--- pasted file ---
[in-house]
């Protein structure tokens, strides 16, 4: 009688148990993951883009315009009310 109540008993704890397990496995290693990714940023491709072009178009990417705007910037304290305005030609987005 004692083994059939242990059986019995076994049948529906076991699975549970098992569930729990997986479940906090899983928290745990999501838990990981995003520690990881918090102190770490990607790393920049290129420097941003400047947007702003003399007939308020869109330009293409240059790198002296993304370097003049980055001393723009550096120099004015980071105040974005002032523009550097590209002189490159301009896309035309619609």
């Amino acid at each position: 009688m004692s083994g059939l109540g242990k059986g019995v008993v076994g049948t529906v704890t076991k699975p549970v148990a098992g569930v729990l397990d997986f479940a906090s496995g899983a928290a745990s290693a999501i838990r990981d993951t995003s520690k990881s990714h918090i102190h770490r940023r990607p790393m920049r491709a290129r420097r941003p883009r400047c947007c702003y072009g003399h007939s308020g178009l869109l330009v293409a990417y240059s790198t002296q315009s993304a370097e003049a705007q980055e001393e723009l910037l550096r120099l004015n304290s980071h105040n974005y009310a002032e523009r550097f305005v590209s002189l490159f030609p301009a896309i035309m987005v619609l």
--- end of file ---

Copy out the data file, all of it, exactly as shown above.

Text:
[in-house]
């Protein structure tokens, strides 16, 4: 009688148990993951883009315009009310 109540008993704890397990496995290693990714940023491709072009178009990417705007910037304290305005030609987005 004692083994059939242990059986019995076994049948529906076991699975549970098992569930729990997986479940906090899983928290745990999501838990990981995003520690990881918090102190770490990607790393920049290129420097941003400047947007702003003399007939308020869109330009293409240059790198002296993304370097003049980055001393723009550096120099004015980071105040974005002032523009550097590209002189490159301009896309035309619609």
């Amino acid at each position: 009688m004692s083994g059939l109540g242990k059986g019995v008993v076994g049948t529906v704890t076991k699975p549970v148990a098992g569930v729990l397990d997986f479940a906090s496995g899983a928290a745990s290693a999501i838990r990981d993951t995003s520690k990881s990714h918090i102190h770490r940023r990607p790393m920049r491709a290129r420097r941003p883009r400047c947007c702003y072009g003399h007939s308020g178009l869109l330009v293409a990417y240059s790198t002296q315009s993304a370097e003049a705007q980055e001393e723009l910037l550096r120099l004015n304290s980071h105040n974005y009310a002032e523009r550097f305005v590209s002189l490159f030609p301009a896309i035309m987005v619609l």